Meeting News

Ophthalmologists face challenges in treating, diagnosing pediatric glaucoma

Allen D. Beck

WASHINGTON — The difficulty of obtaining a correct IOP reading, the risks involved with anesthesia and the challenges of classifying pediatric glaucoma can make the treatment course for a pediatric patient complicated, according to a speaker here.

Simply determining a diagnosis of glaucoma in pediatric patients is difficult. Obtaining accurate IOP readings in young patients is a difficult task and may only be possible when a patient is feeding or sleeping, Allen D. Beck, MD, said at the American Glaucoma Society annual meeting.

“The No. 1 thing what you want to do heading towards surgery is to make sure you actually have your diagnosis. I know this sounds silly, but in kids it’s very hard to get pressure readings,” Beck said.

Examinations under anesthesia may be necessary to confirm a diagnosis, but IOP can decrease when pediatric patients are under anesthesia, and other long- and short-term risk factors should be considered. Rebound tonometry is an option to determine IOP in some patients and could lower the need for anesthesia, Beck said.

Classifying patients with primary childhood glaucoma or secondary childhood glaucoma based on international classifications can help determine a course of treatment. Medical therapy is usually the first-line treatment for pediatric glaucoma, Beck said.

“We do go to surgery on a number of them, but the approach may be different. Primary congenital glaucoma responds usually quite well to surgery,” he said.

However, there are concerns about potential long-term neurodevelopmental adverse effects from early exposure to anesthesia. Pediatric anesthesiology is a key part of the algorithm to treat pediatric glaucoma, especially in very young patients, premature children and those with systemic medical issues.

“Surgery and [exams under anesthesia] are a critical part of what we do for these very young children, but we still need to think about each procedure and exam in the context of what is going on with that child and carefully adopt it,” he said.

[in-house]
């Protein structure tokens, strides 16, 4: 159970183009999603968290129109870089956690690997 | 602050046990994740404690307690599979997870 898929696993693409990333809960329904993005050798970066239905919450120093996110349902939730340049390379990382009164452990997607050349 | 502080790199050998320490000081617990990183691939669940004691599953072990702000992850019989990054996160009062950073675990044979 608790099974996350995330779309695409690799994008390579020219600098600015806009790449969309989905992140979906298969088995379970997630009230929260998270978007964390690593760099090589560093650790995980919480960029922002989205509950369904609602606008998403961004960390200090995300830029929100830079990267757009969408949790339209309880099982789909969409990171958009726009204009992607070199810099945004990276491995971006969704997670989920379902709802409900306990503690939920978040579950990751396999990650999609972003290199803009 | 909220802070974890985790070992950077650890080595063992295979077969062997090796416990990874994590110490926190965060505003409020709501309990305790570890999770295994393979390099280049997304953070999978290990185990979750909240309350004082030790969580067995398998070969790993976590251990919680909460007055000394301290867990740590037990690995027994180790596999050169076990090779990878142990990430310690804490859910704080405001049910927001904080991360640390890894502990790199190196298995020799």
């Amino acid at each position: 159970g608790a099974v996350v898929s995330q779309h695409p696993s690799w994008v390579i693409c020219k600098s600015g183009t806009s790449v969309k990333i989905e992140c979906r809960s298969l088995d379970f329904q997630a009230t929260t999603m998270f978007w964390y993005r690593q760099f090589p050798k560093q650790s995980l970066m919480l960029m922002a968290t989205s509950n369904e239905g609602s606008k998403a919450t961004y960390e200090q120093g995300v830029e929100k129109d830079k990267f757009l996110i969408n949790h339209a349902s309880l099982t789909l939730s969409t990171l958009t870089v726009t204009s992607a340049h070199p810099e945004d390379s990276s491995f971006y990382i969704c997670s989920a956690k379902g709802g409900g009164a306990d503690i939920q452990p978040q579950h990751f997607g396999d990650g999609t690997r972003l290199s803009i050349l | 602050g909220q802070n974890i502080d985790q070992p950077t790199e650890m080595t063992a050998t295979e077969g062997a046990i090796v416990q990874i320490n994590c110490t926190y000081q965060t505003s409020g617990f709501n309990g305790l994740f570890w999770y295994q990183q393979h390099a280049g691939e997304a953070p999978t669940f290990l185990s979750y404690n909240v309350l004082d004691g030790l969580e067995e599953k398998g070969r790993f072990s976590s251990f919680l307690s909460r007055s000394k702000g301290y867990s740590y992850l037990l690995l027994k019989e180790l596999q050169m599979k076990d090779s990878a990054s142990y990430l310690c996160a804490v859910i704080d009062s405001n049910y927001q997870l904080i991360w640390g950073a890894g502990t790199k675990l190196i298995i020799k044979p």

Short-term anesthesia risks, such as asthma, cardiac issues or other systemic medical issues, may be more concerning than long-term risks, he said. – by Robert Linnehan

 

Reference:

Beck AD. Preoperative considerations for pediatric glaucoma surgery. Presented at: American Glaucoma Society annual meeting; Feb. 27-March 1, 2020; Washington.

Disclosure: Beck reports he receives grant support from Allergan.

Allen D. Beck

WASHINGTON — The difficulty of obtaining a correct IOP reading, the risks involved with anesthesia and the challenges of classifying pediatric glaucoma can make the treatment course for a pediatric patient complicated, according to a speaker here.

Simply determining a diagnosis of glaucoma in pediatric patients is difficult. Obtaining accurate IOP readings in young patients is a difficult task and may only be possible when a patient is feeding or sleeping, Allen D. Beck, MD, said at the American Glaucoma Society annual meeting.

“The No. 1 thing what you want to do heading towards surgery is to make sure you actually have your diagnosis. I know this sounds silly, but in kids it’s very hard to get pressure readings,” Beck said.

Examinations under anesthesia may be necessary to confirm a diagnosis, but IOP can decrease when pediatric patients are under anesthesia, and other long- and short-term risk factors should be considered. Rebound tonometry is an option to determine IOP in some patients and could lower the need for anesthesia, Beck said.

Classifying patients with primary childhood glaucoma or secondary childhood glaucoma based on international classifications can help determine a course of treatment. Medical therapy is usually the first-line treatment for pediatric glaucoma, Beck said.

“We do go to surgery on a number of them, but the approach may be different. Primary congenital glaucoma responds usually quite well to surgery,” he said.

However, there are concerns about potential long-term neurodevelopmental adverse effects from early exposure to anesthesia. Pediatric anesthesiology is a key part of the algorithm to treat pediatric glaucoma, especially in very young patients, premature children and those with systemic medical issues.

“Surgery and [exams under anesthesia] are a critical part of what we do for these very young children, but we still need to think about each procedure and exam in the context of what is going on with that child and carefully adopt it,” he said.

Short-term anesthesia risks, such as asthma, cardiac issues or other systemic medical issues, may be more concerning than long-term risks, he said. – by Robert Linnehan

 

Reference:

Beck AD. Preoperative considerations for pediatric glaucoma surgery. Presented at: American Glaucoma Society annual meeting; Feb. 27-March 1, 2020; Washington.

Disclosure: Beck reports he receives grant support from Allergan.

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